The drug has saved lives by reversing overdoses in people who are overdosing on fentanyl, heroin or prescription painkillers. With the injectable, the proper dose will be drawn from a vial and injected with a needle into a muscle, vein, or under the skin. A single-dose, pre-filled syringe has just recently been approved by the FDA as well. With the nasal spray, a device is sprayed into one nostril while the person is lying on their back. This is generally the easier of the two to use, especially for loved ones who have been trained to administer the drug in case of an emergency.

NARCAN will only stay in the system for approximately 30 to 90 minutes, making it possible for a person to still experience side effects of the overdose after the NARCAN has worn off. If the person has a potent opioid in their system, more than one dose of NARCAN may need to be administered. While there is research being done if a stronger dose of Narcan could possibly be approved and delivered, there is no other solution right now.

Once NARCAN has been administered, the person will need to be monitored continuously until medical personnel arrive. They should also be monitored for at least another two hours after the drug has been given because side effects such as slow breathing or other allergic-type reactions have been known to happen.

Within minutes of receiving NARCAN, a person who is addicted to fentanyl or other pharmaceutical drugs may begin to have withdrawal symptoms. These symptoms include changes in blood pressure, headaches, nausea, vomiting, rapid heart rate, sweating, and tremors. Although these symptoms may all be uncomfortable, there is usually a more likelihood of death from an opioid overdose versus an adverse reaction to NARCAN.

NARCAN (naloxone) saves lives by reversing overdoses in people who are overdosing on fentanyl, heroin or prescription painkillers.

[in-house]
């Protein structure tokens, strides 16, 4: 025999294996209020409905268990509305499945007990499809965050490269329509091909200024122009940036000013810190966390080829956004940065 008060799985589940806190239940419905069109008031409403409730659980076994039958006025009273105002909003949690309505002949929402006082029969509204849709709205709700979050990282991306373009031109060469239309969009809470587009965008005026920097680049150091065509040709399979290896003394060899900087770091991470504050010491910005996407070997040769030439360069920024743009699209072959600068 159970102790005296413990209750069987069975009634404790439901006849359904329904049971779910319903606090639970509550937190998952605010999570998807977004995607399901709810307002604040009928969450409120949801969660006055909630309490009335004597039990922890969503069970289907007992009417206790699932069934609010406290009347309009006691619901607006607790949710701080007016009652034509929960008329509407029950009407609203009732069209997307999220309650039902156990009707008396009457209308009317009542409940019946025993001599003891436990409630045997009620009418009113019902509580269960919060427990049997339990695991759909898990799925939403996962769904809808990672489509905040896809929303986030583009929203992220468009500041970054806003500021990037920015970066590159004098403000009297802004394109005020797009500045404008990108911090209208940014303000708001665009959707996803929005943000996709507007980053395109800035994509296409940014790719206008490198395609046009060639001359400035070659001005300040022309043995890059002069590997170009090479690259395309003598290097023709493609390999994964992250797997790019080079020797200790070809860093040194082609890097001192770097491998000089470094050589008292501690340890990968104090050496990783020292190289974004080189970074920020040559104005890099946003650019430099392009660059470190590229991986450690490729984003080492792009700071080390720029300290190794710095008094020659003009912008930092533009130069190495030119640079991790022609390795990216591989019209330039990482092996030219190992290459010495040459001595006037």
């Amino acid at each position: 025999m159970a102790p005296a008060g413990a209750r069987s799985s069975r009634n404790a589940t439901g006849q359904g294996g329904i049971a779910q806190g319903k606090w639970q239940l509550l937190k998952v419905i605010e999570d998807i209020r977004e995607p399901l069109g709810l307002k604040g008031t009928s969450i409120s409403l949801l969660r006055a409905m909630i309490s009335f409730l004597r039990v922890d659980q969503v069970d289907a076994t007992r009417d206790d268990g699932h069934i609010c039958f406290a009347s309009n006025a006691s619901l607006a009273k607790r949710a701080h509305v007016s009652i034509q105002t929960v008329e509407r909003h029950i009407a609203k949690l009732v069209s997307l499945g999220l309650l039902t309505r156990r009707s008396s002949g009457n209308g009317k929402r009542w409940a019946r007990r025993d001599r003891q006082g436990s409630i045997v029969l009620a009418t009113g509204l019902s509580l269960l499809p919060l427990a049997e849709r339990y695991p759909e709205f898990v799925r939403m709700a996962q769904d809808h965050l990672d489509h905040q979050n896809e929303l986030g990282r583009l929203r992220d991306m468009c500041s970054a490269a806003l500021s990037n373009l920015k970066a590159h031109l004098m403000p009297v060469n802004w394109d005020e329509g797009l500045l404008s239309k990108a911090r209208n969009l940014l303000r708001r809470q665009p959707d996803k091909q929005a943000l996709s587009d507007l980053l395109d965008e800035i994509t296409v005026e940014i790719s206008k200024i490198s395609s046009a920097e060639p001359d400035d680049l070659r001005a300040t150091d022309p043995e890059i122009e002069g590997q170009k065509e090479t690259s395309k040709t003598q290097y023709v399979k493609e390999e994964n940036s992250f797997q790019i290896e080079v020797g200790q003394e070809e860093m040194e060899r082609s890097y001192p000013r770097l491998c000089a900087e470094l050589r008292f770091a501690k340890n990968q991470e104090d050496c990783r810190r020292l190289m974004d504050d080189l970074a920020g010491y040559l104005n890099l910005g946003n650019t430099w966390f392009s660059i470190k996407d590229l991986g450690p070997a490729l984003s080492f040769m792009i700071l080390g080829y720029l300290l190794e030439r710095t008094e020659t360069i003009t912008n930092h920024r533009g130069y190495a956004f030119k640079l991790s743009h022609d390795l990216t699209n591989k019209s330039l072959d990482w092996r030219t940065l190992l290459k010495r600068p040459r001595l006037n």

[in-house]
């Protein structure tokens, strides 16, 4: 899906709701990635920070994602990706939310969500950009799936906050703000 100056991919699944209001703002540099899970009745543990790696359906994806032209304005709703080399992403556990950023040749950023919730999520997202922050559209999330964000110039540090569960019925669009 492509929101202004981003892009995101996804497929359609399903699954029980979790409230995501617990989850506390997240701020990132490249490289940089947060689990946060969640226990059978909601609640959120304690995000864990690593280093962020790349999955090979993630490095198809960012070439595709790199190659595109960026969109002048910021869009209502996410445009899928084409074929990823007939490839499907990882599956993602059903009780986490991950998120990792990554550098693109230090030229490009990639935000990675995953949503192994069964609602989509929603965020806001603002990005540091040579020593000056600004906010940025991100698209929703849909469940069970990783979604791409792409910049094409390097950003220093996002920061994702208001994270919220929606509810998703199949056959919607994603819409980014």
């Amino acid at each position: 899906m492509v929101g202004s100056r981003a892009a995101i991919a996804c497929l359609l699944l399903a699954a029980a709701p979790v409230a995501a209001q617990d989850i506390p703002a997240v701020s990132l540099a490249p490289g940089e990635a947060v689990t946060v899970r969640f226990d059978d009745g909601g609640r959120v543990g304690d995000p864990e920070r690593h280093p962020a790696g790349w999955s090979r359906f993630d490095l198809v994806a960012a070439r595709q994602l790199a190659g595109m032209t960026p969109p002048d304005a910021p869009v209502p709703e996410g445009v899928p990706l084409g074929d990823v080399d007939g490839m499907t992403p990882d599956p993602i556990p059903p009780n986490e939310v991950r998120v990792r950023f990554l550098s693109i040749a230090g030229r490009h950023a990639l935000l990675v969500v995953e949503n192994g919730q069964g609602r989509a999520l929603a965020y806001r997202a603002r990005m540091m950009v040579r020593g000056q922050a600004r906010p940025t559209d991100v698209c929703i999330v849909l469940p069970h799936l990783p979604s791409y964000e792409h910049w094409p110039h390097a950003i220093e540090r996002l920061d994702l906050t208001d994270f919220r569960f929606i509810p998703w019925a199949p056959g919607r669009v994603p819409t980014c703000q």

Does NARCAN Solve the Fentanyl Crisis?

The availability of NARCAN varies from state to state. In some states, you need a prescription, whereas in others, it is available to you from your pharmacy without a required prescription. In nearly all states, police officers, first responders, and medical professionals have been trained to deliver NARCAN. In some regions, it is possible for family and friends to be trained to use it to help a loved one avoid a lethal overdose; in others, NARCAN is available in vending machines or risk-reduction centers to help prevent overdose death whenever necessary.

However, while increasing the availability of NARCAN to prevent opioid-related deaths, reversing overdose is, at best, a temporary solution. More needs to be done to reduce fentanyl’s availability in California, prevent addiction, and help those addicted to fentanyl and other opioids. Right now, there are some initiatives in place, including education programs in schools, drug monitoring programs, law enforcement efforts to put a stop to pill mills, and more. Unfortunately, the state continues to see no end to this crisis in sight.

What Can Be Done to Help With California’s Fentanyl Crisis?

California Fentanyl CrisisTo reduce fentanyl’s deadly impact on California, the state must band together to end the stigma of seeking help for opioid addiction. In an effort to do so, some communities across the nation have developed coalitions that work together across sectors that focus directly on the opioid crisis, providing education and information to the community at large. These groups have recruited a variety of community stakeholders such as government leaders, medical professionals, youth leaders, teachers, counselors, and more to help with the initiative. Aside from focusing on education, they have also developed action plans, conducted visioning sessions, and implemented information campaigns. The goal would be for more groups like these to be created across the state of California and nation in general.

Another key component of reducing the effect of the fentanyl epidemic in California is detection. Medical providers and government agencies must have the tools necessary to improve the detection of overdose outbreaks. One way these agencies can achieve this is through syndromic surveillance that will be able to spot and predict the appearance of new opioids, spikes in overdoses, and other drug crises. This surveillance technique is comparable to the technique that the Centers for Disease Control (CDC) uses when monitoring a pandemic.

Public awareness about substance use disorder and access to substance use treatment would help combat the fentanyl crisis and help those affected. Creating referral groups through law enforcement agencies could mean that members of the community could voluntarily contact their local law enforcement agency to help or to seek treatment themselves. The community could potentially cover the cost of treatment via a community fund if those seeking help cannot do so themselves.